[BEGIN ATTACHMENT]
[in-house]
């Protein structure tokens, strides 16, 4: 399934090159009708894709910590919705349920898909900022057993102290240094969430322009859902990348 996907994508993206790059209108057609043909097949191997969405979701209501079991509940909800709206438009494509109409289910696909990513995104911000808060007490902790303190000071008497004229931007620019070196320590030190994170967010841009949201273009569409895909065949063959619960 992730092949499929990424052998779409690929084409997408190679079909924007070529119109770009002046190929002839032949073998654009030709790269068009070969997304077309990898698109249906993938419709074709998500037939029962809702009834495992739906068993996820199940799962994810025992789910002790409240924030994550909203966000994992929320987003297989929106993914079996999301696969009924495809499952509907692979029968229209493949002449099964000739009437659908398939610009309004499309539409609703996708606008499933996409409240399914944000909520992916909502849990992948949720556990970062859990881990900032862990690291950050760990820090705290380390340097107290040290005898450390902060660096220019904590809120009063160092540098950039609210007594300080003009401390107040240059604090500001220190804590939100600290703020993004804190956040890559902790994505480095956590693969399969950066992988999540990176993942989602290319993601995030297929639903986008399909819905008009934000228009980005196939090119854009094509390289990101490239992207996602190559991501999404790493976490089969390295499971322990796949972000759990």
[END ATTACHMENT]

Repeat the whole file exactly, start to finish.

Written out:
[in-house]
């Protein structure tokens, strides 16, 4: 399934090159009708894709910590919705349920898909900022057993102290240094969430322009859902990348 996907994508993206790059209108057609043909097949191997969405979701209501079991509940909800709206438009494509109409289910696909990513995104911000808060007490902790303190000071008497004229931007620019070196320590030190994170967010841009949201273009569409895909065949063959619960 992730092949499929990424052998779409690929084409997408190679079909924007070529119109770009002046190929002839032949073998654009030709790269068009070969997304077309990898698109249906993938419709074709998500037939029962809702009834495992739906068993996820199940799962994810025992789910002790409240924030994550909203966000994992929320987003297989929106993914079996999301696969009924495809499952509907692979029968229209493949002449099964000739009437659908398939610009309004499309539409609703996708606008499933996409409240399914944000909520992916909502849990992948949720556990970062859990881990900032862990690291950050760990820090705290380390340097107290040290005898450390902060660096220019904590809120009063160092540098950039609210007594300080003009401390107040240059604090500001220190804590939100600290703020993004804190956040890559902790994505480095956590693969399969950066992988999540990176993942989602290319993601995030297929639903986008399909819905008009934000228009980005196939090119854009094509390289990101490239992207996602190559991501999404790493976490089969390295499971322990796949972000759990």